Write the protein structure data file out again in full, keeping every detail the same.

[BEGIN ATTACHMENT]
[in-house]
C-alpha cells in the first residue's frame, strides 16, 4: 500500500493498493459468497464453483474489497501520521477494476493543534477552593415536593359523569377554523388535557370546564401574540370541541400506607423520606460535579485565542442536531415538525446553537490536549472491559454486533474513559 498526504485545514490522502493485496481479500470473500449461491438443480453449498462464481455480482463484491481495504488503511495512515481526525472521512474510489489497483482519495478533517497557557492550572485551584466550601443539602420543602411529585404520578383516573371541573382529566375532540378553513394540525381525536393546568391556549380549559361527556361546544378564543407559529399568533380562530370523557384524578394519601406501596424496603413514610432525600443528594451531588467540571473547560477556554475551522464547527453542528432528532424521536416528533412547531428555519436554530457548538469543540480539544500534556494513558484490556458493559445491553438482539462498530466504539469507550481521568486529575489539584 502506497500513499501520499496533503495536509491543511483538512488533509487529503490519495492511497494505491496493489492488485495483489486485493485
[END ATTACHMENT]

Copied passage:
[in-house]
C-alpha cells in the first residue's frame, strides 16, 4: 500500500493498493459468497464453483474489497501520521477494476493543534477552593415536593359523569377554523388535557370546564401574540370541541400506607423520606460535579485565542442536531415538525446553537490536549472491559454486533474513559 498526504485545514490522502493485496481479500470473500449461491438443480453449498462464481455480482463484491481495504488503511495512515481526525472521512474510489489497483482519495478533517497557557492550572485551584466550601443539602420543602411529585404520578383516573371541573382529566375532540378553513394540525381525536393546568391556549380549559361527556361546544378564543407559529399568533380562530370523557384524578394519601406501596424496603413514610432525600443528594451531588467540571473547560477556554475551522464547527453542528432528532424521536416528533412547531428555519436554530457548538469543540480539544500534556494513558484490556458493559445491553438482539462498530466504539469507550481521568486529575489539584 502506497500513499501520499496533503495536509491543511483538512488533509487529503490519495492511497494505491496493489492488485495483489486485493485